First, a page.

Cross Pollination In Plants: Cross Pollinating Vegetables

warty knuckledhead pumpkins
warty knuckledhead pumpkins
(Image credit: Debbie Eckert)

Can cross pollination in vegetable gardens occur? Can you get a zumato or a cucumelon? Cross pollination in plants seems to be a big concern for gardeners, but in fact, in most cases, it isn't a big issue. Let's learn what is cross pollination and when you should be concerned with it.

What is Cross Pollination?

Cross pollination is when one plant pollinates a plant of another variety. The two plants' genetic material combines and the resulting seeds from that pollination will have characteristics of both varieties and is a new variety. Sometimes cross pollinating is used intentionally in the garden to create new varieties. For example, a popular hobby is to cross pollinate tomato varieties to attempt to create new, better varieties. In these cases, the varieties are purposefully cross pollinated. Other times, cross pollination in plants occurs when outside influences, like the wind or bees, carry pollen from one variety to another.

How Does Cross Pollination in Plants Affect the Plants?

Many gardeners are afraid that the plants in their vegetable garden will accidentally cross pollinate and that they will end up with fruit on the plant that is sub-standard. There are two misconceptions here that need to be addressed. First, cross pollination can only occur between varieties, not species. So, for example, a cucumber cannot cross pollinate with a squash. They are not the same species. This would be like a dog and a cat being able to create offspring together. It is simply not possible. But, cross pollination can happen between a zucchini and a pumpkin. This would be like a yorkie dog and a rottweiler dog producing offspring. Odd, but possible, because they are of the same species. Second, the fruit from a plant that is cross pollinated would not be affected. Many times you'll hear someone state that they know their squash cross pollinated this year because the squash fruit look odd. This is not possible. Cross pollination does not affect this years' fruit, but will affect the fruit of any seeds planted from that fruit. There is only one exception to this, and that is corn. Ears of corn will change if the current stalk is cross pollinated. Most cases where the fruit looks odd happens because the plant is suffering from a problem that affects the fruit, such as pests, disease or nutrient deficiencies. Less often, odd looking vegetables are a result of seeds grown from last year's cross pollinated fruit. Normally, this is more common in seeds that have been harvested by the gardener, as commercial seed producers take steps to prevent cross pollination. Cross pollination in plants can be controlled but you only need to worry about controlling cross pollination if you plan on saving seeds.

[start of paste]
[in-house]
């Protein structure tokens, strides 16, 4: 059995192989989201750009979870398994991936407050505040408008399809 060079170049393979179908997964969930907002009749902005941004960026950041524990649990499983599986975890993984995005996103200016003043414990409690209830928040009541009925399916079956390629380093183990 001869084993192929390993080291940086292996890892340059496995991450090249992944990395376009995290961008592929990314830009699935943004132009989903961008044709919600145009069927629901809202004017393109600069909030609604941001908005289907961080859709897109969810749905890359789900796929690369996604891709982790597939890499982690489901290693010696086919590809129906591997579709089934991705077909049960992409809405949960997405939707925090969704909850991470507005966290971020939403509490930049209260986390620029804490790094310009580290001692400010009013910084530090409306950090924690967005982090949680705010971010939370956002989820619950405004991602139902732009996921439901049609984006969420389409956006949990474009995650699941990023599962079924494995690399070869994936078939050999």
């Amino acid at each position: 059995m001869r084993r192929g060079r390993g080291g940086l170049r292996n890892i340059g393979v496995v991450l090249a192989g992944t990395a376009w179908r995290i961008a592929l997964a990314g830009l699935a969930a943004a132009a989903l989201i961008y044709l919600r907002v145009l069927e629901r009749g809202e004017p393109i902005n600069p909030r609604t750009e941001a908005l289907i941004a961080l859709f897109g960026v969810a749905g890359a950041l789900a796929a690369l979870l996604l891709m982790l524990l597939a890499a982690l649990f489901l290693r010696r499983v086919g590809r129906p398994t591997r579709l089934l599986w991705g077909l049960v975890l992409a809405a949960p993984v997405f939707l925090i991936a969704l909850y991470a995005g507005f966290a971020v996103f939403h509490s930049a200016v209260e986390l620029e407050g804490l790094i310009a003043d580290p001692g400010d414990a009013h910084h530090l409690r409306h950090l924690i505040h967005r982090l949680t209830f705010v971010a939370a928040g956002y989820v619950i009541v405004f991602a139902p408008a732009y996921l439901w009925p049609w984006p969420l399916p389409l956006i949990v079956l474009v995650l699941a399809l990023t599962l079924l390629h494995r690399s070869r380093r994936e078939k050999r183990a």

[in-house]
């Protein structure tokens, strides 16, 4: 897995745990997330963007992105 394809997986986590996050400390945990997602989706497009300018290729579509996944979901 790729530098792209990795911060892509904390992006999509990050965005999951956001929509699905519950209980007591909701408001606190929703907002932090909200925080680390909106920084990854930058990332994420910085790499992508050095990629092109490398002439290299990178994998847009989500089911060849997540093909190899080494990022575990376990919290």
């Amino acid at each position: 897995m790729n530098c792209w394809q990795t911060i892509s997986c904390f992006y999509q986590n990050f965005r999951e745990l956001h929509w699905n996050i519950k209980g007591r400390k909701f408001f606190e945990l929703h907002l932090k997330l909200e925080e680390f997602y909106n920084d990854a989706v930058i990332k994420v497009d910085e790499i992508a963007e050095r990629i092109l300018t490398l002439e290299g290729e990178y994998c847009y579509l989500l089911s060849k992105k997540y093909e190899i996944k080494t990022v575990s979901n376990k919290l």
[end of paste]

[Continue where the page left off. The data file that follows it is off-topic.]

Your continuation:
Heather Rhoades
Founder of Gardening Know How

Heather Rhoades founded Gardening Know How in 2007. She holds degrees from Cleveland State University and Northern Kentucky University. She is an avid gardener with a passion for community, and is a recipient of the Master Gardeners of Ohio Lifetime Achievement Award.